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Łódź, Poland

Art Therapy

Arteterapia

Language: Polish Studies in Polish
Subject area: arts
University website: www.ahe.lodz.pl/en
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Art
Art is a diverse range of human activities in creating visual, auditory or performing artifacts (artworks), expressing the author's imaginative or technical skill, intended to be appreciated for their beauty or emotional power. In their most general form these activities include the production of works of art, the criticism of art, the study of the history of art, and the aesthetic dissemination of art.
Art Therapy
Art therapy (also known as arts therapy) is a creative method of expression used as a therapeutic technique. Art therapy originated in the fields of art and psychotherapy and may vary in definition.
Therapy
Therapy (often abbreviated tx, Tx, or Tx) is the attempted remediation of a health problem, usually following a diagnosis. In the medical field, it is usually synonymous with treatment (also abbreviated tx or Tx). Among psychologists and other mental health professionals, including psychiatrists, psychiatric nurse practitioners, counselors, and clinical social workers, the term may refer specifically to psychotherapy (sometimes dubbed 'talking therapy'). The English word therapy comes via Latin therapīa from Greek: θεραπεία and literally means "curing" or "healing".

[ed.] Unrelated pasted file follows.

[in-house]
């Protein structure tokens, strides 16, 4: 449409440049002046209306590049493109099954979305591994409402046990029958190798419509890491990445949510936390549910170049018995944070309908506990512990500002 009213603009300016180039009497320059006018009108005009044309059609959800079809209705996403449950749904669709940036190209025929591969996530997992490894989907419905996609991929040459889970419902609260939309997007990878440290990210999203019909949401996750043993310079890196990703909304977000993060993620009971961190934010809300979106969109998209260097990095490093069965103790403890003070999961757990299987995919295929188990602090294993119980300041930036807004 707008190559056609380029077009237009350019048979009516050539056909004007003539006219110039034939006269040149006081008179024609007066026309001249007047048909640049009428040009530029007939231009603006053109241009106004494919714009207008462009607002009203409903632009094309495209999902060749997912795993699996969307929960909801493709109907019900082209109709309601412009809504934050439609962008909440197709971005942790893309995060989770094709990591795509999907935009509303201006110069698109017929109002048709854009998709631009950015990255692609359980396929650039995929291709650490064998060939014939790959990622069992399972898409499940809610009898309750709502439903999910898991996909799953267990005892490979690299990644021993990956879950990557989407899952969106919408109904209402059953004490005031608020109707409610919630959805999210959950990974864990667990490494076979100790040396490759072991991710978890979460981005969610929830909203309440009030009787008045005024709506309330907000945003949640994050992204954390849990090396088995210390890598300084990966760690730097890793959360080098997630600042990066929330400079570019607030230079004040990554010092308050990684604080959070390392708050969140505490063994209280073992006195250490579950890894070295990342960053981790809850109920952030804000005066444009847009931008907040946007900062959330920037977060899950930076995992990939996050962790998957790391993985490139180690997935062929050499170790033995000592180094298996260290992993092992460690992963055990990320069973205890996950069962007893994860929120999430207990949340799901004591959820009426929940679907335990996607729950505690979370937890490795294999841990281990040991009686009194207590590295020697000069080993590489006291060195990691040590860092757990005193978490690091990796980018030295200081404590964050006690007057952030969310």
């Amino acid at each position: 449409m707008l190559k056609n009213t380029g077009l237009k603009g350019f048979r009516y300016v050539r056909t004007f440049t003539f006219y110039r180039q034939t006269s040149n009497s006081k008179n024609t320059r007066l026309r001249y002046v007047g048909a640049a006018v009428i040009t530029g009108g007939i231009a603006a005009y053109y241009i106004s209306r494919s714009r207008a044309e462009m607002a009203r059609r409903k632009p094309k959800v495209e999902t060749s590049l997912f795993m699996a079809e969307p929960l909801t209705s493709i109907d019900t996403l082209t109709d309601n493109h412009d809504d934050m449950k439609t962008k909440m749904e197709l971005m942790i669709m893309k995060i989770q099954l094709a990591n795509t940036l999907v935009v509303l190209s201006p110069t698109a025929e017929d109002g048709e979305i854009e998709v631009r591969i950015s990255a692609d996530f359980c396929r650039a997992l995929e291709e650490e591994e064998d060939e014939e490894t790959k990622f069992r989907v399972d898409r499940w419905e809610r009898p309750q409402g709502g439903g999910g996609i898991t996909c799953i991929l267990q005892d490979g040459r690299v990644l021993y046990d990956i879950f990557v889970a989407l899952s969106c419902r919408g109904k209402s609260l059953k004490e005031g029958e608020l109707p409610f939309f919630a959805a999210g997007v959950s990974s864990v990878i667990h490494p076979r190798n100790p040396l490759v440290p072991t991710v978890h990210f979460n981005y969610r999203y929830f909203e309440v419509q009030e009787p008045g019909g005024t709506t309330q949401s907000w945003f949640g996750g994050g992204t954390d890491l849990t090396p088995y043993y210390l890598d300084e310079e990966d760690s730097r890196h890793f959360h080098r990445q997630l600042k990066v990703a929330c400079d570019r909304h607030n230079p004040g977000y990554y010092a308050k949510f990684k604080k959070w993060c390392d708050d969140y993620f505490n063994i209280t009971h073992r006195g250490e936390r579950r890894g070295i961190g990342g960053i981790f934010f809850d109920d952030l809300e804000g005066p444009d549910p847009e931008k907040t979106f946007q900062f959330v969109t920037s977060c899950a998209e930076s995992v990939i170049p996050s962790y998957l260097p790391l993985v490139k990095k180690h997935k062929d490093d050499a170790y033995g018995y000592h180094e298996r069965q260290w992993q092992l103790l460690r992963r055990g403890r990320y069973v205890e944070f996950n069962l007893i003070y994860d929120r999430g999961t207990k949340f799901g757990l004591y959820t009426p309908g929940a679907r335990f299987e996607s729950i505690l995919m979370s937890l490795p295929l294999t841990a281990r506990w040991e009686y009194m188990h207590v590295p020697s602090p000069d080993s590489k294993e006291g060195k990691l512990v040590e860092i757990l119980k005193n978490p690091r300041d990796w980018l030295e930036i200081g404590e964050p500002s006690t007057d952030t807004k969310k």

Art
I remember some artists who said this world isn't worth anything, that it is a pigsty, that we are going nowhere, that God is dead, and all those things. Bad literature is this. To expose your navel, to tell how you drank your morning coffee amid general disgust, with everything around you rotting. While the world is dying, I drink my coffee. Or I perform my little sex acts. This is old-fashioned. One must cross this neurotic curtain.
Alejandro Jodorowsky Psychomagic: The Transformative Power of Shamanic Psychotherapy (2010)
Therapy
Skillful, state-of-the-art therapy requires constant practice and training.
David D. Burns, in: Ryan Howes "Seven Questions for David D. Burns" at psychologytoday.com, 7 January 2009.
Therapy
Another term coined by Haack is Psychokulte (therapy cults), of which he distinguished two kinds: those with techniques which promise self-discovery or self-realization and establishments with therapies (Therapie-Institutionene)—Heelas's 'self-religions'. The followers of both types show the effects of Psychomutation, a distinct personality change (Haack, 1990a:191). Schneider (1995:189–190) lists organizations, such as Landmark Education, Verein zur Förderung der Psychologischen Menschenkenntnis (VPM), Scientology/Dianetics, Ontologische Einweihungsschule (Hannes Scholl), EAP and Die Bewegung (Silo) as examples of 'therapy cults'. These groups do not immediately suggest religion of Weltanschauung, but reveal ideological and religious elements on closer inspection. Their slogans are 'We have the saving principle' or 'We enable those who are able' and they offer Lebenshilfe (advice on how to live). Such advice is a commodity which is sold in very expensive seminars. The ideologies involved often lie in the grey areas between the humanities, psychotherapies, Lebenshilfe, 'mental hygiene' (Psychohygiene), and religion.
Arweck, Elisabeth (2004). Researching New Religious Movements: Responses and Redefinitions. Leiden: Brill. pp. 145-146. ISBN 0203642376. 
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